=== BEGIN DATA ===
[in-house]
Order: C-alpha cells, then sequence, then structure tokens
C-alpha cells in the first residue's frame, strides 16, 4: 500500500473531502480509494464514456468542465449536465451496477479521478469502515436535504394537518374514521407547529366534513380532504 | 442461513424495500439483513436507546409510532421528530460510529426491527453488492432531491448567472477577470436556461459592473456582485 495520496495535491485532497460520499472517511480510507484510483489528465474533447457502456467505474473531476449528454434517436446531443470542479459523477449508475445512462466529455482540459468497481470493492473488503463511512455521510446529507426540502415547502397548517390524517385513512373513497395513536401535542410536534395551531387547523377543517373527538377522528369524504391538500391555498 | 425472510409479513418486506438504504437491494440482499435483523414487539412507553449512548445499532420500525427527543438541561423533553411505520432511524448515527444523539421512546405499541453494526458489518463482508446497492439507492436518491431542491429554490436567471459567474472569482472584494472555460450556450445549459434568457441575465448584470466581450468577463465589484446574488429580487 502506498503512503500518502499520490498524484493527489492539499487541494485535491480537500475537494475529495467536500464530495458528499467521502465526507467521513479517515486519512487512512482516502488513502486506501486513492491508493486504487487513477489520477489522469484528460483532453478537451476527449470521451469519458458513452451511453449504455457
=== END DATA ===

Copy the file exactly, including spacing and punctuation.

[in-house]
Order: C-alpha cells, then sequence, then structure tokens
C-alpha cells in the first residue's frame, strides 16, 4: 500500500473531502480509494464514456468542465449536465451496477479521478469502515436535504394537518374514521407547529366534513380532504 | 442461513424495500439483513436507546409510532421528530460510529426491527453488492432531491448567472477577470436556461459592473456582485 495520496495535491485532497460520499472517511480510507484510483489528465474533447457502456467505474473531476449528454434517436446531443470542479459523477449508475445512462466529455482540459468497481470493492473488503463511512455521510446529507426540502415547502397548517390524517385513512373513497395513536401535542410536534395551531387547523377543517373527538377522528369524504391538500391555498 | 425472510409479513418486506438504504437491494440482499435483523414487539412507553449512548445499532420500525427527543438541561423533553411505520432511524448515527444523539421512546405499541453494526458489518463482508446497492439507492436518491431542491429554490436567471459567474472569482472584494472555460450556450445549459434568457441575465448584470466581450468577463465589484446574488429580487 502506498503512503500518502499520490498524484493527489492539499487541494485535491480537500475537494475529495467536500464530495458528499467521502465526507467521513479517515486519512487512512482516502488513502486506501486513492491508493486504487487513477489520477489522469484528460483532453478537451476527449470521451469519458458513452451511453449504455457